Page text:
Why do kids really smoke? It's not because of what a tobacco company does, but rather because of what kids' friends do. Sociologists, child psychologists, and other experts agree that peer influence, the need to establish independence, and lack of parental involvement are the main reasons kids smoke.
As young people try to shape their own identities, they face tremendous pressures. They copy hairstyles, clothing, and behaviors, including smoking. They want to do what their friends are doing. They want to be more grown-up because they believe there are fewer rules to follow. What needs to be done is raise the self-esteem of young people. Also, give them tools to handle the wave of pressures and temptations that wash over them as they make the difficult transition from childhood to adulthood.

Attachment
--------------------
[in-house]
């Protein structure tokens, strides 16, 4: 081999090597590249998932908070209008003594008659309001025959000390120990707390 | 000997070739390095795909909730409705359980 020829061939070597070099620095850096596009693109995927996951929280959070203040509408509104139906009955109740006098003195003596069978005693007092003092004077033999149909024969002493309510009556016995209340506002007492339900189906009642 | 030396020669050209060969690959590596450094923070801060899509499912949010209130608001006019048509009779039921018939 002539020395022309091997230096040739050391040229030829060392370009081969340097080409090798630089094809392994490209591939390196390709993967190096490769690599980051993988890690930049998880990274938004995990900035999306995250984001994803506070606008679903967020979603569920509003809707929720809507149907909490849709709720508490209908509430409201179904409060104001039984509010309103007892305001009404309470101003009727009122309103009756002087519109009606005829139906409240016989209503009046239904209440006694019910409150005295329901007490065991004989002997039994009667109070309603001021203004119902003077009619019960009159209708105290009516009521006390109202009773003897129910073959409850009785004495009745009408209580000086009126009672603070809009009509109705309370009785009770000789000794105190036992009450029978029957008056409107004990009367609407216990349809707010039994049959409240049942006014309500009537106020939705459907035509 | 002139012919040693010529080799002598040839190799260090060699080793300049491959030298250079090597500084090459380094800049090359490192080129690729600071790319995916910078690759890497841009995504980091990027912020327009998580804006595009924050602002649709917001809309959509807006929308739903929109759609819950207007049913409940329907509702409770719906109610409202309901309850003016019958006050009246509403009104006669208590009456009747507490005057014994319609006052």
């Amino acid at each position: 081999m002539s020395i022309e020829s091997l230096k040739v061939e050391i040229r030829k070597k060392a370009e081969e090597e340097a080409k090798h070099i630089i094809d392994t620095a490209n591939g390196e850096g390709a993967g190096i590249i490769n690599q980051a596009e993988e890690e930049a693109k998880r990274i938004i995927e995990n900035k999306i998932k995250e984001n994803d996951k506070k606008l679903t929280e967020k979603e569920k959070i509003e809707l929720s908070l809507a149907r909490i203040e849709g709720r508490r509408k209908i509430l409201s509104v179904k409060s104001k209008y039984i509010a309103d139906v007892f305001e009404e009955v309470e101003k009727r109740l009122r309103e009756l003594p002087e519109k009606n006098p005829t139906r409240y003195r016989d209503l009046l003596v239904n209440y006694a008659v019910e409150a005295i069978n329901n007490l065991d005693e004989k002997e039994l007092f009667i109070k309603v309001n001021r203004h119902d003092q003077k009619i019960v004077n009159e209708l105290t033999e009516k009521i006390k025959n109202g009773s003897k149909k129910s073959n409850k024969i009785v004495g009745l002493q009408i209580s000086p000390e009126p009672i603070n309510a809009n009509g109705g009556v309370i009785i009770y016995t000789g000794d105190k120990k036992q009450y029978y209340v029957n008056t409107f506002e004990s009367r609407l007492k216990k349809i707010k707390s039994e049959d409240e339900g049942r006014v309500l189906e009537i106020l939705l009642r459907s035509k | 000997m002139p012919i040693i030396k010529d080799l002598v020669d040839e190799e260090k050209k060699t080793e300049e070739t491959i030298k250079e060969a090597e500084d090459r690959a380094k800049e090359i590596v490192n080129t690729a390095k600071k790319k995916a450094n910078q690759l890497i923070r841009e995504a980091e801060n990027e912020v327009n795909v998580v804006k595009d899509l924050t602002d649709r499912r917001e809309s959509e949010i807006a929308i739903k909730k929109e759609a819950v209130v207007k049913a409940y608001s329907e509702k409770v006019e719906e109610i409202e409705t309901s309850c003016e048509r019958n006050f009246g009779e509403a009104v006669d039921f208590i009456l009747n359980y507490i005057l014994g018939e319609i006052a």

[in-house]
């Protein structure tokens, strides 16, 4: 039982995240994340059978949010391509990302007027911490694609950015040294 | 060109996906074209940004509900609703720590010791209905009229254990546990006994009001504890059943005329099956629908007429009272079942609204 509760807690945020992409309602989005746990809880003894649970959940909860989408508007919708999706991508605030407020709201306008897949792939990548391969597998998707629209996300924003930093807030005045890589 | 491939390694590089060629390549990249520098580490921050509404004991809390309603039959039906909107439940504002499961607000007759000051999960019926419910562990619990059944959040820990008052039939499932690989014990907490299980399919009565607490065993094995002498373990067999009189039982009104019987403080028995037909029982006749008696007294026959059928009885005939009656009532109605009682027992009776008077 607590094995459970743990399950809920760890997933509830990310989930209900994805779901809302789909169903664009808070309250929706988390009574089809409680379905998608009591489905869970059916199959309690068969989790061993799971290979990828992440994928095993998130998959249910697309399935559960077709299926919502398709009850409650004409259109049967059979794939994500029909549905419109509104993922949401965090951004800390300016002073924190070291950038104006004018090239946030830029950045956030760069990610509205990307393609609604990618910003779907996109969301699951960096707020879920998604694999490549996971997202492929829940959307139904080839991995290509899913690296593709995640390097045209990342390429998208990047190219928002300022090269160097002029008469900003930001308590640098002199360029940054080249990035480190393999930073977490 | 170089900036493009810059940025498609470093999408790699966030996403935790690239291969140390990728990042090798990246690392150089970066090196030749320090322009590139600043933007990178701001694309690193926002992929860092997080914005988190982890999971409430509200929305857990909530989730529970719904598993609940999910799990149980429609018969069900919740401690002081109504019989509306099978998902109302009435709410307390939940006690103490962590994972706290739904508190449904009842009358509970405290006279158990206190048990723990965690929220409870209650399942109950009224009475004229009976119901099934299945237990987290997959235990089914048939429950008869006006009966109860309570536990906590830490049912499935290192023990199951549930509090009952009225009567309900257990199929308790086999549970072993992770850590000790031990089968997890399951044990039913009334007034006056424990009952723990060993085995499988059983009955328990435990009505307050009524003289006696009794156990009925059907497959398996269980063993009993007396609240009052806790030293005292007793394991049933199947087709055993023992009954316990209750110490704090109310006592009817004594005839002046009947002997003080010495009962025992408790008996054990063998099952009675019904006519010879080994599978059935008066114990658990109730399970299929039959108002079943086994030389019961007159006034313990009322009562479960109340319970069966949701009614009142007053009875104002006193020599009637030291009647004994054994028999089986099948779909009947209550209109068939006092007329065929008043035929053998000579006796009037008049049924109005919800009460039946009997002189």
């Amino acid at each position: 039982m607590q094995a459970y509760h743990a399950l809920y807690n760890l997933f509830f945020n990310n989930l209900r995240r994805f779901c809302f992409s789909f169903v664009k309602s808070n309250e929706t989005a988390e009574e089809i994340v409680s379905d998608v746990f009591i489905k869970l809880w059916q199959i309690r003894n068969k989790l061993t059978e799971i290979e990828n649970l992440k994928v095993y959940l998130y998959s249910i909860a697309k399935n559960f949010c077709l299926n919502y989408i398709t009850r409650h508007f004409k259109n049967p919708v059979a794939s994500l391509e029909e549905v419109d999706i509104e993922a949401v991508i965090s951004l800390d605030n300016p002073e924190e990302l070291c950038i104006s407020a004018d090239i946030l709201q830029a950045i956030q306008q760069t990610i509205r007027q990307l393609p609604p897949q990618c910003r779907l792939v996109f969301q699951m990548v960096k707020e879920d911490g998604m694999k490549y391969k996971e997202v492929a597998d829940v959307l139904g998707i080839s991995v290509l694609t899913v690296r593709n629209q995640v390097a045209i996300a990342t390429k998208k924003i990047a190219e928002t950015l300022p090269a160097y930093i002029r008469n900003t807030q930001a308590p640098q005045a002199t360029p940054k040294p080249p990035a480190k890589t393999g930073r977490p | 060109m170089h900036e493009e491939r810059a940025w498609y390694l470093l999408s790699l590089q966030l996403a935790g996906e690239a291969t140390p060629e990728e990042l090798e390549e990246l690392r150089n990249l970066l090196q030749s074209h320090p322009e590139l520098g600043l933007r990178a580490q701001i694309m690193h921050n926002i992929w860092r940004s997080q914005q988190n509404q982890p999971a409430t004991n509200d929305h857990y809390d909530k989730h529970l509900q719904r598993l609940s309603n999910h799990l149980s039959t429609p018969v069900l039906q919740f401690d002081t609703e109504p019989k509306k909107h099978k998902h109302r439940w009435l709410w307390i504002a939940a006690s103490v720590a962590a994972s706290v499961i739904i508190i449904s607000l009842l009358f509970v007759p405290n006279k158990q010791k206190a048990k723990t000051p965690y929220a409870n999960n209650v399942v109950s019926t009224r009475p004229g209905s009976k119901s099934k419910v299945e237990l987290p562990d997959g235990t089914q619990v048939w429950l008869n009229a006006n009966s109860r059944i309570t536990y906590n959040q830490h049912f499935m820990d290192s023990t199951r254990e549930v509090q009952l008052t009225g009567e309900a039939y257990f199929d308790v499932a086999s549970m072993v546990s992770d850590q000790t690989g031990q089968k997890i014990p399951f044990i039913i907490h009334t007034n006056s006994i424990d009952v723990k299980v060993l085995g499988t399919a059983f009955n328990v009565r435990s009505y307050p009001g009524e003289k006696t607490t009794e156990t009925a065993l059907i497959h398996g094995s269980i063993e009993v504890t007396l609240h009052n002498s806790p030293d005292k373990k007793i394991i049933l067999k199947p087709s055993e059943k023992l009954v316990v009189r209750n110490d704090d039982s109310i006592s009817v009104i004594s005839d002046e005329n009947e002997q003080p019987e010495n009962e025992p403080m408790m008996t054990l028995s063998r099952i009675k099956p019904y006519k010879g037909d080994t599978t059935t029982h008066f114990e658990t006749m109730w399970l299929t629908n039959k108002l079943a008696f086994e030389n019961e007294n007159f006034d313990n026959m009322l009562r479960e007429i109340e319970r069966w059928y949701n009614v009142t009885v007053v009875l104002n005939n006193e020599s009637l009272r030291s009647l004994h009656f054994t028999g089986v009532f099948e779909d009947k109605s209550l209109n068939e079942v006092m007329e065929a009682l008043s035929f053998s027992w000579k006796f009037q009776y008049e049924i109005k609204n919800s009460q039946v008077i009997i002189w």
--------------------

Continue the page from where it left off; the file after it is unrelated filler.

According to the Center for Disease Control (CDC), more than 3,000 young people become regular smokers every day, that totals more than one million new young smokers a year.
(CDC, 2003) Many of these teens will continue to smoke regularly as adults, increasing their risk of dying prematurely from smoking-related diseases, such as lung cancer, heart disease, and stroke.
The CDC (2003) also reports that, 'Teen smoking is often an early warning sign of future problems. Teens who smoke are three times as likely as nonsmokers to use alcohol, eight times as likely to use marijuana, and 22 times as likely to use cocaine. Smoking is also associated with numerous other high risk behaviors, including fighting and having unprotected sex." (CDC, 2003)
Teen smoking is the social phenomenon that will be addressed within this paper. The topic will be defined and further analyzed through Edwin Sutherland's Differential Association Theory. Sutherland's theory tool is an excellent tool for this phenomenon as it breaks down the process in which...